Thanksgiving travel expected to rival pre-pandemic levels
DALLAS (AP) - Determined to reclaim Thanksgiving traditions that were put on pause last year by the pandemic, millions of Americans will be loading up their cars or piling onto planes to gather again with friends and family.
The number of air travelers this week is expected to approach or even exceed pre-pandemic levels, and auto club AAA predicts that 48.3 million people will travel at least 50 miles from home over the holiday period, an increase of nearly 4 million over last year despite sharply higher gasoline prices.
Many feel emboldened by the fact that nearly 200 million Americans are now fully vaccinated. But it also means brushing aside concerns about a resurgent virus at a time when the U.S. is now averaging nearly 100,000 new infections a day and hospitals in Michigan, Minnesota, Colorado and Arizona are seeing alarming increases in patients.
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The seven-day daily average of new reported cases up nearly 30% in the last two weeks through Tuesday, according to figures from Johns Hopkins University. The U.S. Centers for Disease Control and Prevention says unvaccinated people should not travel, although it is unclear whether that recommendation is having any effect.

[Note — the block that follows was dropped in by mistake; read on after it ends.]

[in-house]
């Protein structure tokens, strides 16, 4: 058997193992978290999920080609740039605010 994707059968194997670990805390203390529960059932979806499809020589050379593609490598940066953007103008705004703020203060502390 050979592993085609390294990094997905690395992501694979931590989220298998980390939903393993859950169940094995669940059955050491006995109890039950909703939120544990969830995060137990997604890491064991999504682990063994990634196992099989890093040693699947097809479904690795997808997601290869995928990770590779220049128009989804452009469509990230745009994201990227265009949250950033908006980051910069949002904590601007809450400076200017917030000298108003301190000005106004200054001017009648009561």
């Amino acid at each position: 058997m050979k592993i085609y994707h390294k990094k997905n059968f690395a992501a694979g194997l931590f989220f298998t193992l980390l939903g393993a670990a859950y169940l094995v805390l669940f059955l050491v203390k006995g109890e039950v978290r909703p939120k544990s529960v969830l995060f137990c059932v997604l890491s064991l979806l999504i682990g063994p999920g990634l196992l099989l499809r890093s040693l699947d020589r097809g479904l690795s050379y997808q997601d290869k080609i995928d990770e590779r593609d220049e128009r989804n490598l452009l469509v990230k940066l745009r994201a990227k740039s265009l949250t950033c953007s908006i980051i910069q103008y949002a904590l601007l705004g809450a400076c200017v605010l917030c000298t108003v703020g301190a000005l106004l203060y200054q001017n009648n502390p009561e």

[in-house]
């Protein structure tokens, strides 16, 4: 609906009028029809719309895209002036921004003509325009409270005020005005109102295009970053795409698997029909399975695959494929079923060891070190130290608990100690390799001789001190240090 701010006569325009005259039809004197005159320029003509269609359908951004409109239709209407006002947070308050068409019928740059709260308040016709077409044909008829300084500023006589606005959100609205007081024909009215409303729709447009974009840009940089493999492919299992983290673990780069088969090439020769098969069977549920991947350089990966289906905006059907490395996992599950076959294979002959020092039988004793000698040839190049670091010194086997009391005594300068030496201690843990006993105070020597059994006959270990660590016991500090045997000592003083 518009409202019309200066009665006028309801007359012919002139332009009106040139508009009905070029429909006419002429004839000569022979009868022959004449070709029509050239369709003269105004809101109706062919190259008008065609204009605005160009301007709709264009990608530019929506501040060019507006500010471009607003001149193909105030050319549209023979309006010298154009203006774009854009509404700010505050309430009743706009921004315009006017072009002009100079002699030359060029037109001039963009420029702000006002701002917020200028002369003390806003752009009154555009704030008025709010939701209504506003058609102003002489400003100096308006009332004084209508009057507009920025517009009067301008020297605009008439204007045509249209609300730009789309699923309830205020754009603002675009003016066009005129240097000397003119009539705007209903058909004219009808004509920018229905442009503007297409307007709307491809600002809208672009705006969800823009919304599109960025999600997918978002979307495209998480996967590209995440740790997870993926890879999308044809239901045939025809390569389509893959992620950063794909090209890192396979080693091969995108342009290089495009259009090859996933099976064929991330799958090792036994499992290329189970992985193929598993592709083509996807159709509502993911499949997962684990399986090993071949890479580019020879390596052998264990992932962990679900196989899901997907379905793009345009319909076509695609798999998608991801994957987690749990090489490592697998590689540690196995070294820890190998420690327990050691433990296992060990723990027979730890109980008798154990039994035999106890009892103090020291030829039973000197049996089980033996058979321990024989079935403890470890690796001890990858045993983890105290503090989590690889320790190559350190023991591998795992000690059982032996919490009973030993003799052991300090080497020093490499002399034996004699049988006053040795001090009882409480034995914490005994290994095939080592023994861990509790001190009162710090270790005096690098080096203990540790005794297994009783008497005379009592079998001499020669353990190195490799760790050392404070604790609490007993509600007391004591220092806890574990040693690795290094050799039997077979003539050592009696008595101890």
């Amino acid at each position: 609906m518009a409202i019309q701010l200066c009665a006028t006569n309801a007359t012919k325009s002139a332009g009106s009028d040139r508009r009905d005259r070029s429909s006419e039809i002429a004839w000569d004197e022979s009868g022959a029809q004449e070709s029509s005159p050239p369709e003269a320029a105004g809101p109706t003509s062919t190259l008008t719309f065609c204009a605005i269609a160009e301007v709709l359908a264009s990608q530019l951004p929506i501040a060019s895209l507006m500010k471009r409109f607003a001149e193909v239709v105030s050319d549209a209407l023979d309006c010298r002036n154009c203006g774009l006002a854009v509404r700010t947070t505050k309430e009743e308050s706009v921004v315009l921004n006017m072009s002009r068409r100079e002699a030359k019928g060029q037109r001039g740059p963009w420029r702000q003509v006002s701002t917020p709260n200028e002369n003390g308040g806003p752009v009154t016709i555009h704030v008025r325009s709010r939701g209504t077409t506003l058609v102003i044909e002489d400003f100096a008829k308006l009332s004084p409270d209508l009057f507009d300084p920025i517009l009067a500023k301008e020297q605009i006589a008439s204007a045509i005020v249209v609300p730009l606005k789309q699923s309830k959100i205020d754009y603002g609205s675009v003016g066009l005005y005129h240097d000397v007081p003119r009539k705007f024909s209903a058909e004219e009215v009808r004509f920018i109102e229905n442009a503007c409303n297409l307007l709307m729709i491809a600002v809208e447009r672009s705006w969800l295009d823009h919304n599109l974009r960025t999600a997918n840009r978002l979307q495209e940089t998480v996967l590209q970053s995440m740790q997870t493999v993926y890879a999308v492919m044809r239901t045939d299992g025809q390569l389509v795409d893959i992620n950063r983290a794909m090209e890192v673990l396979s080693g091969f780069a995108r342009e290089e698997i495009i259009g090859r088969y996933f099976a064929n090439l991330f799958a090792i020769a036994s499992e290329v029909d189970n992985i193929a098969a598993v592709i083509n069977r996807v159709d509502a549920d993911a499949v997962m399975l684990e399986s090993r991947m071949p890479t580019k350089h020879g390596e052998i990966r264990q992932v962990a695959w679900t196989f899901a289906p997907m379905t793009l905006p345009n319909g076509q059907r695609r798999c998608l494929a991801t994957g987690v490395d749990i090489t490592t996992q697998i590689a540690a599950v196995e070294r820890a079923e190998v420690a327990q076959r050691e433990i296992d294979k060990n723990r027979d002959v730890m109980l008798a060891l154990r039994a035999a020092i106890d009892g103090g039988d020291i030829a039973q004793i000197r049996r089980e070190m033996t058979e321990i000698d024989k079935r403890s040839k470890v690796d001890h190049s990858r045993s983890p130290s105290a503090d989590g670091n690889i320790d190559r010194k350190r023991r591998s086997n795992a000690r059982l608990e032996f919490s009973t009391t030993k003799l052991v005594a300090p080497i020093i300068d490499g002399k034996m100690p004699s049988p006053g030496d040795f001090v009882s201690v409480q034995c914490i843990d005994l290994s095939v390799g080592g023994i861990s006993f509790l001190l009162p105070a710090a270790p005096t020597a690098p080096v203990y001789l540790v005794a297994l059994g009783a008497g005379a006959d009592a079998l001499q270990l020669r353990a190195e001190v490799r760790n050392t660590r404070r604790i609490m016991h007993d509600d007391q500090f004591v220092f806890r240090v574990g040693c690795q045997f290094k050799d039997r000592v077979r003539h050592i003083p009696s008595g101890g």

More than 2.2 million travelers streamed through airport checkpoints last Friday, the busiest day since the pandemic devastated travel early last year. From Friday through Monday, the number of people flying in the U.S. was more than double the same days last year and only 8% lower than the same days in 2019.
At Newark Liberty International Airport in New Jersey, Peter Titus, an engineer at the Princeton University plasma physics lab, was heading to visit extended family in Canada with his wife and adult son. He carried a folder with printouts of their vaccination cards and negative COVID-19 tests needed to fly into Canada.
His son, Christian Titus, who works as a voice actor, says he’s spent much of the pandemic inside but is willing to risk flying on a crowded airplane because he misses being around his family. He got a booster shot to increase his protection.
"My mental health does better by being around my family during these times," he said. "Yeah, it’s dangerous. But you love these people, so you do what you can to stay safe around them."
Meka Starling and her husband were excited for many members of their extended family to meet their 2-year-old son, Kaiden, for the first time at a big Thanksgiving gathering in Linden, New Jersey.
"We’ve put pictures on Facebook so a lot of them have seen pictures of him, but to get to actually touch him and talk to him, I’m excited about it," said Starling, 44, of West Point, Mississippi, who will gather with nearly 40 family members, all of whom agreed to be vaccinated.
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For their part, airlines are hoping to avoid a repeat of the massive flight cancellations — more than 2,300 apiece — that dogged Southwest and American Airlines at different times last month.